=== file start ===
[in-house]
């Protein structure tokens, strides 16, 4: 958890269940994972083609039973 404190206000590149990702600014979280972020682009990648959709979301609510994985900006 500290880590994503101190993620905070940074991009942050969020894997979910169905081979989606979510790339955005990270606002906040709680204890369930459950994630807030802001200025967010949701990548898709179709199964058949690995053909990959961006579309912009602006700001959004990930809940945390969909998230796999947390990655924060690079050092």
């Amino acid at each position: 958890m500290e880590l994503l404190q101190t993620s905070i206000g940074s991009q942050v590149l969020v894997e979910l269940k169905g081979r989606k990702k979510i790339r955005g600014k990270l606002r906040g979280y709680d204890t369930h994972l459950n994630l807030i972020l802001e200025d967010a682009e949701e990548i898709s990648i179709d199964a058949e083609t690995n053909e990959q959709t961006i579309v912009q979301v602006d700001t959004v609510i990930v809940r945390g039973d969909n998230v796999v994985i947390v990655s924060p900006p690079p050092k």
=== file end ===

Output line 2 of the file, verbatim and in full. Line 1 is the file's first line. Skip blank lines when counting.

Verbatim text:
């Protein structure tokens, strides 16, 4: 958890269940994972083609039973 404190206000590149990702600014979280972020682009990648959709979301609510994985900006 500290880590994503101190993620905070940074991009942050969020894997979910169905081979989606979510790339955005990270606002906040709680204890369930459950994630807030802001200025967010949701990548898709179709199964058949690995053909990959961006579309912009602006700001959004990930809940945390969909998230796999947390990655924060690079050092």